The Metropolitan Museum of Art is one of the largest—and arguably most highly regarded—art museums in the world. The Metropolitan Museum is actually a large collection of museums—and choosing which part of the museum to visit has been likened to choosing a fancy dish from a five-star menu. Each one of the museums that make up the Metropolitan in its entirety is deserving of multiple visits. That’s because their collection includes more than two million works of art spanning five thousand years of world culture. The art on display spans from prehistoric to present, and every part of the globe is represented under one roof. Founded in 1870, the Met is located in New York City’s Central Park along Fifth Avenue. In 2014, more than five million people visited the Metropolitan Museum of Art, many of which came to see their recently archived collection of very, very old Islamic Carpets.
The Metropolitan Museum’s collection of Islamic art is the most comprehensive in the world. It includes more than 12 thousand of the finest objects, dating from the 16th to the 20th century and reflecting the cultural and geographic sweep of historic Islamic civilization. Among their many collections of eclectic and beautiful Islamic pieces, the museum holds more than 450 Islamic carpets—the largest collection in the United States. With such a large collection of fine carpets, the Curator for the Islamic Art section of the Metropolian Museum was conerned about compromising the integrity of the handmade pieces. Curators worked with their photography studio to come up with a solution that would allow them to display the rugs digitally so as to avoid any further degradation to pieces—some as old as the 16th century. Although these carpets are handmade with the type of durability than can—and has—withstood hundreds of years of handling, the aging process has taken a toll on the craftsmanship that the museum so desperately wants to preserve.
That’s why Barbara J. Bridgers, General Manager for Imaging and Photography at the Met, decided that they needed to create a digital archive of all of their Islamic rugs using high-resolution photography. This would enable careful inspection of each and every weave, stitch, and tiny detail of their more than 450 Islamic rugs without ever having to handle them in person. With the help of her Chief Photographer, Joseph Coscia, Jr., Barbara came up with a plan to bring their Islamic rug digital archive to fruition. It required a careful, exact operation in order to successfully record and photograph sections of each rug and assemble them using Photoshop.
It was a major undertaking, and photographers at the Met realized that they faced one major problem: photographing 450 rugs by hand using exact measurements and with careful precision would be extremely time consuming and impractical. So, after some careful consideration, Barbara reached out to a local Spanco Distributor, Shupper-Brickle, to inquire about a flexible, exact, and lightweight material handling system that could be completely customized to help them photograph detailed sections of the rugs with perfect precision. The system needed to travel easily without wavering or skipping along the track, which required smooth, meticulous movement along a straight path.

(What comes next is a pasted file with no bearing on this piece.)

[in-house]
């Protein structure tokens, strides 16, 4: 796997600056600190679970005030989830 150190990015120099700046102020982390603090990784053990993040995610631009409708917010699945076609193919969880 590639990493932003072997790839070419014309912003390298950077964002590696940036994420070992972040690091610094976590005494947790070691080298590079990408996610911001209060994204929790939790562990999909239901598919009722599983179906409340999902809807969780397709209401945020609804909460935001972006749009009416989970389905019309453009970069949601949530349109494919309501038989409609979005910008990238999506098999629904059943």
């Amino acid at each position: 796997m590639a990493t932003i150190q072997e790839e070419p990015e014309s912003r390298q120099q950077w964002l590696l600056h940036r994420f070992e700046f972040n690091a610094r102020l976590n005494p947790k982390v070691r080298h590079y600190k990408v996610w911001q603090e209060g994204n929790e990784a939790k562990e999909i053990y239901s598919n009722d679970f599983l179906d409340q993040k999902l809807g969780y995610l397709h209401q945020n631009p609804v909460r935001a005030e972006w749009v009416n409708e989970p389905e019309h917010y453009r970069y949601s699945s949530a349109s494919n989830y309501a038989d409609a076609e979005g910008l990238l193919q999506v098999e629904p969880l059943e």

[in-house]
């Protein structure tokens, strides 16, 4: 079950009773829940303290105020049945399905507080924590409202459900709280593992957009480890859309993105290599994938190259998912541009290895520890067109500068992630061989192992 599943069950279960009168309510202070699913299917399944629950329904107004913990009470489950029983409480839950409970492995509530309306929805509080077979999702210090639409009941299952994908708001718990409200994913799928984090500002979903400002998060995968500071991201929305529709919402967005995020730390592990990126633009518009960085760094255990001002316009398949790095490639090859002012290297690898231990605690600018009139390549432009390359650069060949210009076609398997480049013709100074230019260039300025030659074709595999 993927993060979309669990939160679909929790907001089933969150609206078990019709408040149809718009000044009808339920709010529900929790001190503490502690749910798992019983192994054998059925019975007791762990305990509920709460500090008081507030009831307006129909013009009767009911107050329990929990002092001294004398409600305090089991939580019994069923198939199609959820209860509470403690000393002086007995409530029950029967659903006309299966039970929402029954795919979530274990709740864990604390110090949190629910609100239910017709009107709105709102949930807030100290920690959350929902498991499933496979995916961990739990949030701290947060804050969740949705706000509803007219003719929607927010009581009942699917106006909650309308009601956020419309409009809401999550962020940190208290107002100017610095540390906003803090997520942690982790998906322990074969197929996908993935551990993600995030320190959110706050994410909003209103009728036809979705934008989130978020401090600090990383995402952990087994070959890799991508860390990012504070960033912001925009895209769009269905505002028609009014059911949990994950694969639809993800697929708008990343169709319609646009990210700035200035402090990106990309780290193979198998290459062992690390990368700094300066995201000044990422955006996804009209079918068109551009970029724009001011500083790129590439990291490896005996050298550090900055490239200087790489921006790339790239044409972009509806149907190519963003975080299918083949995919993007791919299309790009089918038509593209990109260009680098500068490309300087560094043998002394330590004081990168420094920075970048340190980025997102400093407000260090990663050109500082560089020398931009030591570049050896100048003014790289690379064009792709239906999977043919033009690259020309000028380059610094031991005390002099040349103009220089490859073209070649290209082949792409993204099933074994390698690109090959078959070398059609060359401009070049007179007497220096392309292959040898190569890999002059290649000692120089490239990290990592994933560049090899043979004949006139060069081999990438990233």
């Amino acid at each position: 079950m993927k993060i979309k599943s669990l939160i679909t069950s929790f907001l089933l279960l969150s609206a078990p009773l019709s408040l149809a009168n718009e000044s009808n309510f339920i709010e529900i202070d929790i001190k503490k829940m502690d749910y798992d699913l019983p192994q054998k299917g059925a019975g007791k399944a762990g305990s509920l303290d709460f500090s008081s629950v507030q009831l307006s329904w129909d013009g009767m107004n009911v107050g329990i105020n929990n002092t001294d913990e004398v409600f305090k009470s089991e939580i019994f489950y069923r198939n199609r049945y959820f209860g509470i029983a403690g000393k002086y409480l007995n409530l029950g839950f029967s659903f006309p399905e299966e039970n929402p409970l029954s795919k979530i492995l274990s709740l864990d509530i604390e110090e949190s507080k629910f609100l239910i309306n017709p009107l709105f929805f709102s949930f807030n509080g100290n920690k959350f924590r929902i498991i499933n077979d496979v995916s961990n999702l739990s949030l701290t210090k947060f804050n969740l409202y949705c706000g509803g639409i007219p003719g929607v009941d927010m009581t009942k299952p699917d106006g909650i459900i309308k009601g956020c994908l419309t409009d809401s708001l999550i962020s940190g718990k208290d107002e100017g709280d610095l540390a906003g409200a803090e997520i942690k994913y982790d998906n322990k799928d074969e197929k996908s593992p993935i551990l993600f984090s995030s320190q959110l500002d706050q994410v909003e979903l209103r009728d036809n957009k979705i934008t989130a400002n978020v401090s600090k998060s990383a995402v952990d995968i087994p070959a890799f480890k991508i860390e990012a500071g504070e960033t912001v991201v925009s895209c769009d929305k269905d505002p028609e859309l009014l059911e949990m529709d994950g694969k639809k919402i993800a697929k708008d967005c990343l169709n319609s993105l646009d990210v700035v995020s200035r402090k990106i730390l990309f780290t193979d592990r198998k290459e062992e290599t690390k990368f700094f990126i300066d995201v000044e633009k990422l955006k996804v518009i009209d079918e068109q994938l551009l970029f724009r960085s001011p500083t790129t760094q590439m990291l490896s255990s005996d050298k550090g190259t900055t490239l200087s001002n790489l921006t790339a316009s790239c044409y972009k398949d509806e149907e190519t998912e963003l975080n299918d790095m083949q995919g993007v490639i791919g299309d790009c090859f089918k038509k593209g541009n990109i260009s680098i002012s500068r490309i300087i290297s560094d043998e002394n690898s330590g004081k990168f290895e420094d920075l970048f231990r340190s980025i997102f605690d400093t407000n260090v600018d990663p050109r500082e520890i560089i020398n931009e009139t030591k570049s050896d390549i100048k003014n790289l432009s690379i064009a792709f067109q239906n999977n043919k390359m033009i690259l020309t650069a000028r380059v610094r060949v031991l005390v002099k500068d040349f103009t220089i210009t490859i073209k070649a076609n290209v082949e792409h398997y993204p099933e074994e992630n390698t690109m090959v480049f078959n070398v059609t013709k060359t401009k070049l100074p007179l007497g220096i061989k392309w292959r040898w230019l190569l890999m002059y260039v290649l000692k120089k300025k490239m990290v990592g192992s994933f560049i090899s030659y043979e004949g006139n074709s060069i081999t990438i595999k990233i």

The distributor recommended a one-ton, track-mounted Aluminum Gantry Crane with V-Groove casters for accuracy and smooth travel. The gantry crane was to be installed in their photography department—in a small room used to take careful images of fragile pieces of art that date back hundreds of years. The photography department is also in charge of fine editing and the production of large format fine art prints. In the case of the Islamic Rugs, they needed something a little extra to ensure that the digital archive was high-resolution and detailed enough to zoom in for close and careful analysis of the artist’s incredibly detailed and beautifully hand stitched work.
The one-ton Aluminum Gantry Crane was the perfect solution to ensure smooth travel over a fixed-path, and Spanco was able to customize the system to their exact specifications. In order to digitally capture the rugs, photographers used a custom-built camera rig, which was attached to the gantry crane. The museum fastened an H2D multi-shot camera to the top of the crane that provided four shots of each section and blended together all the images for a perfect representation of each square. The sections were laid out with careful precision using lasers that projected a grid from the legs of the gantry. This allowed the camera to take accurate photographs of each square section. The crane traveled across 60-feet of V-Groove track, stopping from one tiny section to another, to snap multiple shots of each square. The grid provided exact measurements and the gantry traveling along the fixed path ensured flawless movement from one square to the next. Once the entire rug was photographed in sections, the images were transferred to a computer in the same room, where their photography team stitched the pieces together using Photoshop for an exact replication of each rug in flawless detail. Once the rugs were photographed using the high-resolution camera, they could be digitally archived to avoid handling and further damage to the ancient artifacts.
The digital archive of Islamic rugs is now on display at the Museum and portions of it can viewed online by visiting the Islamic Art section of the Met’s website. Preserving the artwork and documenting the rugs in sections was a huge undertaking. But, with the help of their Aluminum Gantry Crane from Spanco, they were able to complete the digital archive quickly and effectively to ensure the integrity of these famous rugs for centuries to come.